• Although particular embodiments have been shown and described, it should be understood that the above discussion is not intended to limit the present invention to these embodiments. It will be obvious to those skilled in the art that various changes and modifications may be made without departing from the spirit and scope of the present invention. The present invention is intended to cover alternatives, modifications, and equivalents that may fall within the spirit and scope of the present invention as defined by the claims.

Claims (25)

1. A method of treating tissue, comprising:
delivering a first beam of radiofrequency energy towards target tissue; and
delivering a second beam of radiofrequency energy towards the target tissue;
wherein the first beam and the second beam intersect.
2. The method of claim 1, wherein the first beam and the second beam intersect at the target tissue.
3. The method of claim 1, wherein the steps of delivering are performed simultaneously.
4. The method of claim 1, wherein the delivering the first beam comprises emitting radiofrequency energy in pulses.
5. The method of claim 1, wherein the intersected beam has an energy level sufficient for ablating the target tissue.
6. The method of claim 1, further comprising delivering a third beam of radiofrequency energy towards the target tissue, such that the first, second, and third beams intersect.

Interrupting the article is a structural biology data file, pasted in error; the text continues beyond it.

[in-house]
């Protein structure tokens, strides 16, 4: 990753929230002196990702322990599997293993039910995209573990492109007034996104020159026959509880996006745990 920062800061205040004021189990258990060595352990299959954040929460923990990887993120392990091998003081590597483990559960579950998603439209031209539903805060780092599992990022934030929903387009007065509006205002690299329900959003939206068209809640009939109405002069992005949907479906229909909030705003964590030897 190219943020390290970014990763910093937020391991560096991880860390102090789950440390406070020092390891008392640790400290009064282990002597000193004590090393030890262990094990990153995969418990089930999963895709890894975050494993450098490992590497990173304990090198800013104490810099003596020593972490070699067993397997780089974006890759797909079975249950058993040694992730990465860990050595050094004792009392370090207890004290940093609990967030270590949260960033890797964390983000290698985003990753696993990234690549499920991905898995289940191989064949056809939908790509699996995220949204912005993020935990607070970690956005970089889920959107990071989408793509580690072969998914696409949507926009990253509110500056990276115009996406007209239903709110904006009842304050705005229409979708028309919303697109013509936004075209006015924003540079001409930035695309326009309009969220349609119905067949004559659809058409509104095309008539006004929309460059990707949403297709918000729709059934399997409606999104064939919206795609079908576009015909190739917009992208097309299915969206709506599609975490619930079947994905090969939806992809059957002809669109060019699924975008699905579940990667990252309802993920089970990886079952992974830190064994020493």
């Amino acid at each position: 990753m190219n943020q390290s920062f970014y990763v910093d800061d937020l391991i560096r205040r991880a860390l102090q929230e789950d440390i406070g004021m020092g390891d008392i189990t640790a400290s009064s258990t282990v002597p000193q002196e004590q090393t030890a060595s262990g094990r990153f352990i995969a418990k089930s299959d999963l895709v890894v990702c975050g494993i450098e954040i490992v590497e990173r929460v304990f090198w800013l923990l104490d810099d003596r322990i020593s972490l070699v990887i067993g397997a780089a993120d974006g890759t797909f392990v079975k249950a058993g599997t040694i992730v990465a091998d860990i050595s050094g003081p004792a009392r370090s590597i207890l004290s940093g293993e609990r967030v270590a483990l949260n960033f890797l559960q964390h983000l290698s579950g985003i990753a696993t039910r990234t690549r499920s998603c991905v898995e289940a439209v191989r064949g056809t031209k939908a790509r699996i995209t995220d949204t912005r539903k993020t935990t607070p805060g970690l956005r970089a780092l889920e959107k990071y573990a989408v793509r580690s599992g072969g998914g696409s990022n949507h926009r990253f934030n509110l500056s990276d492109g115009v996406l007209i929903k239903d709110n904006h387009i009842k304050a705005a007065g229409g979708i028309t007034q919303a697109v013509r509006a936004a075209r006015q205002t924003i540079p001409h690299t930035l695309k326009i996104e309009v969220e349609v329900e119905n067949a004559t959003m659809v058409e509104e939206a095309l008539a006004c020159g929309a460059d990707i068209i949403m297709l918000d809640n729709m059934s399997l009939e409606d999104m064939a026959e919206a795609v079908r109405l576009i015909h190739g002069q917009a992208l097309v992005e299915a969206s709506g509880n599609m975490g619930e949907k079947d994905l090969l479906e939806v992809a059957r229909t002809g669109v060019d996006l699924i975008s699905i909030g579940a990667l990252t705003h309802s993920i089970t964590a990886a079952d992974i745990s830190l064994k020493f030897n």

7. The method of claim 6, wherein the intersected beam has an energy level sufficient for ablating the target tissue.
8. The method of claim 1, further comprising:
delivering a third beam of radiofrequency energy towards the target tissue; and
delivering a fourth beam of radiofrequency energy towards the target tissue;
wherein the first and the second beam form a first plane, the third and the fourth beam form a second plane, and the first plane forms an angle with the second plane.
9. A system for treating tissue, comprising:
a first radiofrequency energy source configured to deliver a first beam of radiofrequency energy; and
a second radiofrequency energy source configured to deliver a second beam of radiofrequency energy;
wherein the first radiofrequency energy source is aimed towards a first direction, and the second radiofrequency energy source is aimed towards a second direction that is different from the first direction.
10. The system of claim 9, wherein the first and the second directions are selected such that the first and the second beams intersect each other.
11. The system of claim 9, further comprising a third radiofrequency energy source configured to deliver a third beam of radiofrequency energy, wherein the third radiofrequency energy is aimed towards a third direction that is different from the first and the second directions.
12. The system of claim 11, wherein the first, second, and third beams intersect each other.
13. The system of claim 11, further comprising a fourth radiofrequency energy source configured to deliver a fourth beam of radiofrequency energy, wherein the fourth radiofrequency energy is aimed towards a fourth direction, the first and the second beams form a first plane, the third and the fourth beams form a second plane, and the first plane forms an angle with the second plane.
14. The system of claim 9, wherein the first radiofrequency energy source comprises:
a microwave generator for generating a radiofrequency signal;
a traveling wave tube for amplifying the radiofrequency signal to form a radiofrequency energy beam;